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MAP – Thoughts from Alberta CAO’s (part 2 of 2)

What Was Your First Reaction to Being Selected for MAP?
Most CAO’s have a common reaction.  Nice.  There’s one more thing to worry about.  How much time is this going to take? 

Kim Neill, CAO for the Town of Hanna says, “The letter that you receive from Municipal Affairs says that you’ve been ‘selected’ to participate in the Municipal Accountability Program, it was sort of funny.” Sometimes we think that getting ‘selected’ is an honour.  In this case municipalities know that they are going to be subject to a pretty thorough legislative compliance process.

Kim adds.  “You’re always nervous when you know that you are going to be evaluated.”  Naturally, you don’t hear CAO’s talking about how excited they are about having more work on their plate, but MAP is also trying to trade short-term pain for long-term gains.
If it’s your first time through the program you will find many more areas to improve than 4 years later.  By the time you get another 4 years down the road many of the issues that have already been addressed will be corrected.  That should make it quite a bit easier for everybody.

What Can you Expect?
While it’s natural to be concerned about having the Ministry sifting through your documents, Rick Binnendyk from the Town of Penhold that received its’ report in June 2018 says that “The focus was on collecting the required documentation under the MGA.  I asked how the Ministry got their list for the review, (Municipal Affairs) said that they went through the MGA and looked for the sections of the Act that included ‘must” or ‘shall” and the list flowed from there.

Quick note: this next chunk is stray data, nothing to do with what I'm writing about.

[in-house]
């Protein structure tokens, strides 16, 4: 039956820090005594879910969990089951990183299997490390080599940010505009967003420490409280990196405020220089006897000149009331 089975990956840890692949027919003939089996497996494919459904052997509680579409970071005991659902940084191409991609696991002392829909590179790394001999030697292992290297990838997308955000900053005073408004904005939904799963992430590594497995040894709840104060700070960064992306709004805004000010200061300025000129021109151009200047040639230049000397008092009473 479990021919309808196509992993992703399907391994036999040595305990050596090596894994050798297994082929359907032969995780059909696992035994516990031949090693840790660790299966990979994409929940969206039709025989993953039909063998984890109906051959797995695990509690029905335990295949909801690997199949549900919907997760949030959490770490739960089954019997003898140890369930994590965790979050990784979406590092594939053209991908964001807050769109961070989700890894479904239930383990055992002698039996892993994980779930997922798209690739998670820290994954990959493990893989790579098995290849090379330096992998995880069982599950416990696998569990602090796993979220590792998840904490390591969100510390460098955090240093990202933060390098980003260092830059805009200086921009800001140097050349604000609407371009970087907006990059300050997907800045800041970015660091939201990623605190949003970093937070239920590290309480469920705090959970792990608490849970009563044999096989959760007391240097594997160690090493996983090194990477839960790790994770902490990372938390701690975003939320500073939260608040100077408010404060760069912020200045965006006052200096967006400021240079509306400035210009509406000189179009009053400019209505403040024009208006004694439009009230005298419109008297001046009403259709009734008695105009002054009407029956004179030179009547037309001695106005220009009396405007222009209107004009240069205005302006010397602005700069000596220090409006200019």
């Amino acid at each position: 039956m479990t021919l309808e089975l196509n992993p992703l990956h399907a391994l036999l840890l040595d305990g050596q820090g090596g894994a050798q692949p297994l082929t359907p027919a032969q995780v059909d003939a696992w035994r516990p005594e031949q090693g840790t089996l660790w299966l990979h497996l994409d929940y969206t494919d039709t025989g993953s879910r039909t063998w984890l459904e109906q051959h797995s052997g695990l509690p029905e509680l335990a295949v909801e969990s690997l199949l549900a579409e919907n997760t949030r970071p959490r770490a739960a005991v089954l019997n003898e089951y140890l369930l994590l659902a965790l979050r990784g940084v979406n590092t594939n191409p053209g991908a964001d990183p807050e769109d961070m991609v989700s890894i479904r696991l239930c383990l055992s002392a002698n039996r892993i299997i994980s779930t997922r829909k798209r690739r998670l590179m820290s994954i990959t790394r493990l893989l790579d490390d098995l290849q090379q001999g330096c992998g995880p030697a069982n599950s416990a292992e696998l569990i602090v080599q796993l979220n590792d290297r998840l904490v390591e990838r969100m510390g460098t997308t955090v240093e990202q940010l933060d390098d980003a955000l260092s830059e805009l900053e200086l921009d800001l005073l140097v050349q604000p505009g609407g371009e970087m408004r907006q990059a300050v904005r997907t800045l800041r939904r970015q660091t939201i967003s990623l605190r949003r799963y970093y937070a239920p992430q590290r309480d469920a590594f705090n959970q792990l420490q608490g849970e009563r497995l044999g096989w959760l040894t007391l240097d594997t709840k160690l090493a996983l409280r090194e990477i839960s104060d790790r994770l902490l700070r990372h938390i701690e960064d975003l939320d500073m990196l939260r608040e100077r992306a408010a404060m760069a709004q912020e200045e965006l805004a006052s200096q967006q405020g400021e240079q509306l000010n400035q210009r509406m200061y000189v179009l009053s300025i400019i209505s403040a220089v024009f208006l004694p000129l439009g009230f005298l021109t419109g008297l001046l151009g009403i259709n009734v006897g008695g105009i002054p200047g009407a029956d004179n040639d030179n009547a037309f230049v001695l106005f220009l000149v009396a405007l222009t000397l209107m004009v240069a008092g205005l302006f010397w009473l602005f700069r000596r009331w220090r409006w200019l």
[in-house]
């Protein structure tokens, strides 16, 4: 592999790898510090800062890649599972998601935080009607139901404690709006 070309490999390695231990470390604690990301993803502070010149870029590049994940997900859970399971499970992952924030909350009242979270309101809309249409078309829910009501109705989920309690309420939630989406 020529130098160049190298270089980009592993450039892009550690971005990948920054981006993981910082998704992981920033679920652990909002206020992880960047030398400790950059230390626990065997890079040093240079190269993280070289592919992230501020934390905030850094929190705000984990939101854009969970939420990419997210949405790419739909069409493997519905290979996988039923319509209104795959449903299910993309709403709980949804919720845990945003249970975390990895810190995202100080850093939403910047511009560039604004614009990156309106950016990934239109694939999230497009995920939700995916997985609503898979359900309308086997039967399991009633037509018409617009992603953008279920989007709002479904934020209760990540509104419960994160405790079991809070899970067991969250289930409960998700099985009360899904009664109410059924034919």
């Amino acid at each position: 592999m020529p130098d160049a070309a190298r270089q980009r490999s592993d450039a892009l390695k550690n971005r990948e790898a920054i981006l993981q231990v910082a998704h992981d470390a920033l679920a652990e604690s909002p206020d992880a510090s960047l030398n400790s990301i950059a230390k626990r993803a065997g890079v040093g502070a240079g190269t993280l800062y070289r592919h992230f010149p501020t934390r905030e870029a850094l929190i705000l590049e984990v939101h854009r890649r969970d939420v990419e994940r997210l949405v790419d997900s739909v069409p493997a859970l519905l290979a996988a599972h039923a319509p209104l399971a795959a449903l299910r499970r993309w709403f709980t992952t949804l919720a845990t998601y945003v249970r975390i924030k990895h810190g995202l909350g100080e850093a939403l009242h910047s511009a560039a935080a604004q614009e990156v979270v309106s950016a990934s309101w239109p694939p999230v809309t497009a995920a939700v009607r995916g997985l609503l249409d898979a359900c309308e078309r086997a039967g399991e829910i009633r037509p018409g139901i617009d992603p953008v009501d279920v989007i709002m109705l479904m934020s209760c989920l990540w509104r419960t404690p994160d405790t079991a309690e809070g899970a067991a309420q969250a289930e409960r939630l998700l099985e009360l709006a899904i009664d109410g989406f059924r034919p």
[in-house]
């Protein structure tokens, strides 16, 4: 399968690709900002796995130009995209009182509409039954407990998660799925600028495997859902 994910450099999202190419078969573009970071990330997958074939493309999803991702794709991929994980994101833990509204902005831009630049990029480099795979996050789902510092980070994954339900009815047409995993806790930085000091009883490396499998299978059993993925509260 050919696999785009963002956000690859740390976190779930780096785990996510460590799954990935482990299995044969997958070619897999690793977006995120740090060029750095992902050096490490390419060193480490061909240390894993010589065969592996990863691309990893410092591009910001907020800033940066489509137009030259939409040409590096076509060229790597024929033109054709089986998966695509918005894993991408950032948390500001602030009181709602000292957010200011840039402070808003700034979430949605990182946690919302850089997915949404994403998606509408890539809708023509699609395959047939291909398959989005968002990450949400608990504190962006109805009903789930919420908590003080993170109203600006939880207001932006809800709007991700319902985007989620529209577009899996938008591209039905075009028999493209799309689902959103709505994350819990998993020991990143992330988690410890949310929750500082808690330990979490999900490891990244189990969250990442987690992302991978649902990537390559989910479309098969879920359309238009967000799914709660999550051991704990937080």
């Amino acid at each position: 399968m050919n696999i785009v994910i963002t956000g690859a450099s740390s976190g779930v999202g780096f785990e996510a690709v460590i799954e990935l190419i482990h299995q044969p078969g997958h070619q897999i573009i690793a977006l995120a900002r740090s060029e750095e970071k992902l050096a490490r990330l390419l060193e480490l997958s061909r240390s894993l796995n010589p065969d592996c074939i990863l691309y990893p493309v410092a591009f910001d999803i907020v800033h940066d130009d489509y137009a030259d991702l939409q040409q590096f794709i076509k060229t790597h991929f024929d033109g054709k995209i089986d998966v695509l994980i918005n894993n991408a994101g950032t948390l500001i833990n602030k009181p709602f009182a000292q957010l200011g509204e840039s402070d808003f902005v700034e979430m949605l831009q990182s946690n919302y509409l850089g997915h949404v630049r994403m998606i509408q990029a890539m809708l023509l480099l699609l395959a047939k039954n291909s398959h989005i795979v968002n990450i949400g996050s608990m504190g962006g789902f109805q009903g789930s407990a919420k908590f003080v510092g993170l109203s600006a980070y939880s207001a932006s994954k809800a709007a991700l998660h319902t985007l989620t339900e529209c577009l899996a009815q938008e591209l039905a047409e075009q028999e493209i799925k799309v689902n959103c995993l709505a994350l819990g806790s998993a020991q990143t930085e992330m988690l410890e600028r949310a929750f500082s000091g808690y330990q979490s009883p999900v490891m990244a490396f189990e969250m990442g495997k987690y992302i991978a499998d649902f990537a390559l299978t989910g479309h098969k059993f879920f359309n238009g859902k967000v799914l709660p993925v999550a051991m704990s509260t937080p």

Rick added that, “In our case, they could have found many of the documents on the list by going to our website.  (link to Town of Penhold MAP Report) That would have saved a lot of time.

As the process becomes more routine, the participants are learning more about what to expect.  This is also true for staff from Alberta Municipal Affairs.  Linda Nelson, CAO for the Town of Sundre says “Municipal Affairs was very supportive.  It was helpful because the process gave us a level of confidence that we were moving in the right direction.

What’s the Timing?
In Sundre, we were given notice 2 days later after the Ministry announced that the program was going ahead,” says Linda.  “From there we scheduled the visit from Municipal Affairs in July (just over 3 months later),” she adds.

After Municipal Affairs completes their visit and issues their report, they will ask for a workplan to address the gaps that they have found through their review.  The workplan must be submitted to Municipal Affairs within 8 weeks of the receipt of the report.  If Municipal Affairs agrees with the workplan, the municipality has up to one year to complete all the requirements.